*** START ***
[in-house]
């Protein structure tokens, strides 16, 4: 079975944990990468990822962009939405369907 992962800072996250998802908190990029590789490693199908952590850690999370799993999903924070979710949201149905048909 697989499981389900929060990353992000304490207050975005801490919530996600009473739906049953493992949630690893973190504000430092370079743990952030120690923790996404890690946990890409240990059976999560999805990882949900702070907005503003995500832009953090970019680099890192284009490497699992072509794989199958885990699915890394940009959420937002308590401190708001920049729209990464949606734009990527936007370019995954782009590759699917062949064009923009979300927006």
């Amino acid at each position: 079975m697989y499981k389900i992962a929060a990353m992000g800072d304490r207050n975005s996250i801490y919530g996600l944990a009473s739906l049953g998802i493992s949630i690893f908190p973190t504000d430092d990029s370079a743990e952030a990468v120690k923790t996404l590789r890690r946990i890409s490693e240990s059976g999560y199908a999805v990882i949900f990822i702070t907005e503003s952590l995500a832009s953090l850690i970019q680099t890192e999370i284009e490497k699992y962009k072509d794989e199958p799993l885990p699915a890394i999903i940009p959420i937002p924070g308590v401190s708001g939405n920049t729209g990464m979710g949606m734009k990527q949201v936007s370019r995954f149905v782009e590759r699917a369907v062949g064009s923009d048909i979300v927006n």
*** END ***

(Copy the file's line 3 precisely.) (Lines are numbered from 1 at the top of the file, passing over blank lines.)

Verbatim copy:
């Amino acid at each position: 079975m697989y499981k389900i992962a929060a990353m992000g800072d304490r207050n975005s996250i801490y919530g996600l944990a009473s739906l049953g998802i493992s949630i690893f908190p973190t504000d430092d990029s370079a743990e952030a990468v120690k923790t996404l590789r890690r946990i890409s490693e240990s059976g999560y199908a999805v990882i949900f990822i702070t907005e503003s952590l995500a832009s953090l850690i970019q680099t890192e999370i284009e490497k699992y962009k072509d794989e199958p799993l885990p699915a890394i999903i940009p959420i937002p924070g308590v401190s708001g939405n920049t729209g990464m979710g949606m734009k990527q949201v936007s370019r995954f149905v782009e590759r699917a369907v062949g064009s923009d048909i979300v927006n």